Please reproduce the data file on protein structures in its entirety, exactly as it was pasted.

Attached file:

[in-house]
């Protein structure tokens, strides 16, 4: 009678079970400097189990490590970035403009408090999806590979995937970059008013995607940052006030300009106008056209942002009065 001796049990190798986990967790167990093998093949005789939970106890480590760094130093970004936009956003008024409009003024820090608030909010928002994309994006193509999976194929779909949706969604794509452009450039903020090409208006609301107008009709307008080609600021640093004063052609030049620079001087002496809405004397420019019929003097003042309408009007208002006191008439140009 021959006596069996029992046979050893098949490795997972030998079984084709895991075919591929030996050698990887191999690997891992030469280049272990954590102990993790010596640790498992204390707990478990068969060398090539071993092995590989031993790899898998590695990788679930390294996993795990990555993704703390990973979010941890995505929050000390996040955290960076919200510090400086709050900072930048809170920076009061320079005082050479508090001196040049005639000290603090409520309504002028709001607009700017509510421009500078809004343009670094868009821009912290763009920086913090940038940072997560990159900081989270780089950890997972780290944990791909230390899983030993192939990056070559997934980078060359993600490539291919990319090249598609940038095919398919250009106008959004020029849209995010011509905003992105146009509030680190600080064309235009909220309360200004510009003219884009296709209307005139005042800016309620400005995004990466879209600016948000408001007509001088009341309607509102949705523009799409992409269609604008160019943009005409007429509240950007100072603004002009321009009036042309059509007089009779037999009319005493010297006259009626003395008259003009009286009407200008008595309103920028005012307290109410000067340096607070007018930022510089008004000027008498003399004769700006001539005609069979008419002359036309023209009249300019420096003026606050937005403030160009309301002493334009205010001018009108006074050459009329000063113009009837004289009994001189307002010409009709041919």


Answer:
[in-house]
């Protein structure tokens, strides 16, 4: 009678079970400097189990490590970035403009408090999806590979995937970059008013995607940052006030300009106008056209942002009065 001796049990190798986990967790167990093998093949005789939970106890480590760094130093970004936009956003008024409009003024820090608030909010928002994309994006193509999976194929779909949706969604794509452009450039903020090409208006609301107008009709307008080609600021640093004063052609030049620079001087002496809405004397420019019929003097003042309408009007208002006191008439140009 021959006596069996029992046979050893098949490795997972030998079984084709895991075919591929030996050698990887191999690997891992030469280049272990954590102990993790010596640790498992204390707990478990068969060398090539071993092995590989031993790899898998590695990788679930390294996993795990990555993704703390990973979010941890995505929050000390996040955290960076919200510090400086709050900072930048809170920076009061320079005082050479508090001196040049005639000290603090409520309504002028709001607009700017509510421009500078809004343009670094868009821009912290763009920086913090940038940072997560990159900081989270780089950890997972780290944990791909230390899983030993192939990056070559997934980078060359993600490539291919990319090249598609940038095919398919250009106008959004020029849209995010011509905003992105146009509030680190600080064309235009909220309360200004510009003219884009296709209307005139005042800016309620400005995004990466879209600016948000408001007509001088009341309607509102949705523009799409992409269609604008160019943009005409007429509240950007100072603004002009321009009036042309059509007089009779037999009319005493010297006259009626003395008259003009009286009407200008008595309103920028005012307290109410000067340096607070007018930022510089008004000027008498003399004769700006001539005609069979008419002359036309023209009249300019420096003026606050937005403030160009309301002493334009205010001018009108006074050459009329000063113009009837004289009994001189307002010409009709041919």